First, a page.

That this is just a typo is inferred from following sentences, but I wanted to make sure this got fixed because understanding what dominant/recessive mean and don’t mean is one of the most major misunderstandings I’ve found in introductory biology courses. (E.g. that dominant genes can be rare or common, that dominant genes can be beneficial or detrimental, that dominant genes get selected with equal probability in meiosis to make gametes.)

  • Just Another Science Nerd Says:

    Perhaps what you mean is that if one partner carries ONLY the dominant gene?

    Regardless, interesting service and I’m very curious to see how this is received. With the advent of cheap recreational genome sequencing (e.g. 23andme.com), more and more people will be discovering that they are carriers for recessive disorders and checking their reproductive partners, and it would make sense to be able to check donors as well. Currently, donors with known recessive disorders are not allowed in programs, but truly, we all HAVE 5-6 recessive disorders that might be lethal if homozygous, so that seems not a particularly relevant policy.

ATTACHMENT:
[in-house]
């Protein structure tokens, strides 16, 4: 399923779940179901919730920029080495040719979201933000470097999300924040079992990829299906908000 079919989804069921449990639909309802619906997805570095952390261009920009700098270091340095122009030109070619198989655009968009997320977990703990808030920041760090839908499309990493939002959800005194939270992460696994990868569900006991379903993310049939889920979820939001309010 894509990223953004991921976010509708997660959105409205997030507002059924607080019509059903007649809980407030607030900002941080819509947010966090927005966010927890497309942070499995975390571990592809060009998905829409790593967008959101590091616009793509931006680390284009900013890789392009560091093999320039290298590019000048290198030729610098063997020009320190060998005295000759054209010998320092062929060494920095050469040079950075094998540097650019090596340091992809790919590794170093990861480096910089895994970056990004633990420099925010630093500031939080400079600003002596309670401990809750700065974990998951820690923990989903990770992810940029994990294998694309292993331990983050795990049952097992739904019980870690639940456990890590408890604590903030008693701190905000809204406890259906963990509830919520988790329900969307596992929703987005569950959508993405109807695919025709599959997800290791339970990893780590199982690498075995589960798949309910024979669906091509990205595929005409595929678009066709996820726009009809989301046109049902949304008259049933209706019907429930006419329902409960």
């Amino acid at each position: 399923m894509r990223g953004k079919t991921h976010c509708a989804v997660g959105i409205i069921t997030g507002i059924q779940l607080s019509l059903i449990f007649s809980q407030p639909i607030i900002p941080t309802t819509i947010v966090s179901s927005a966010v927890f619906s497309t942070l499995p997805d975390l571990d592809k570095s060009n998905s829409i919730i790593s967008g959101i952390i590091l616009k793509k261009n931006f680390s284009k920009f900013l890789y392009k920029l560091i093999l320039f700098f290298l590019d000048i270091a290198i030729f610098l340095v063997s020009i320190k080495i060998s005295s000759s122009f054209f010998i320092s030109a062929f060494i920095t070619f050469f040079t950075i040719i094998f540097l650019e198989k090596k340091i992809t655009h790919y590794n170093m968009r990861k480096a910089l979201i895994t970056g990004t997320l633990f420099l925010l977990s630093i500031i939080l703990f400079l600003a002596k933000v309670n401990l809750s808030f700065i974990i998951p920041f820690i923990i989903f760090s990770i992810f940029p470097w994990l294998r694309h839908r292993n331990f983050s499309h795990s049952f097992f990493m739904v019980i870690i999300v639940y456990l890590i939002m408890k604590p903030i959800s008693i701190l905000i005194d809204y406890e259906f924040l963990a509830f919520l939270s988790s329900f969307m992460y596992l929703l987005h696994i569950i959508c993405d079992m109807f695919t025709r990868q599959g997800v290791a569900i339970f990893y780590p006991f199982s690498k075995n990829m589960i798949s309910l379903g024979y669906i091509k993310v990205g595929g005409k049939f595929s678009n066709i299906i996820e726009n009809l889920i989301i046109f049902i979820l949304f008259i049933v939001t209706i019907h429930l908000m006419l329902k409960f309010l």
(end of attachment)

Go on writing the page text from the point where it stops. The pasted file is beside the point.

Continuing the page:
• Carole Says:

    Hi Just another Science Nerd,
    Thanks, your point is well-taken. I have clarified the sentence to make it clear I am talking about the phenotypic effect in the child if they do in fact inherit both recessive alleles (one possibility) or one dominant and one recessive allele (another possibility). They could also inherit two dominant alleles but that was not essential to the post.
    Carole

  • Carole Says:

    Does anyone who works with patients (genetic counselors, REs etc) — have you noticed whether more patients are coming in just for “defensive” genetic testing before they have a child- rather than patients who already know that they have a gene to be concerned about? I also wonder how this will be received.

  • Fertility Lab Insider - Lessons learned from over fifteen years of working inside fertility labs. » Blog Archive » GenePeeks Donor Bank Survey: 10$ Gift Card to Respondents Says:

    […] Creation of “virtual” children identifies risky sperm donor genomes for recipients […]

  • Just Another Science Nerd Says:

    Also, meant to say thank you for an incredibly informative and always enjoyable blog. It’s been a really fun way to hear more about things from other perspectives than my current/past roles as teacher and infertility patient.

  • Carole Says:

    HI Just Another Science Nerd,
    Thanks for the kind comment, You are welcome! 🙂 Best Wishes, Carole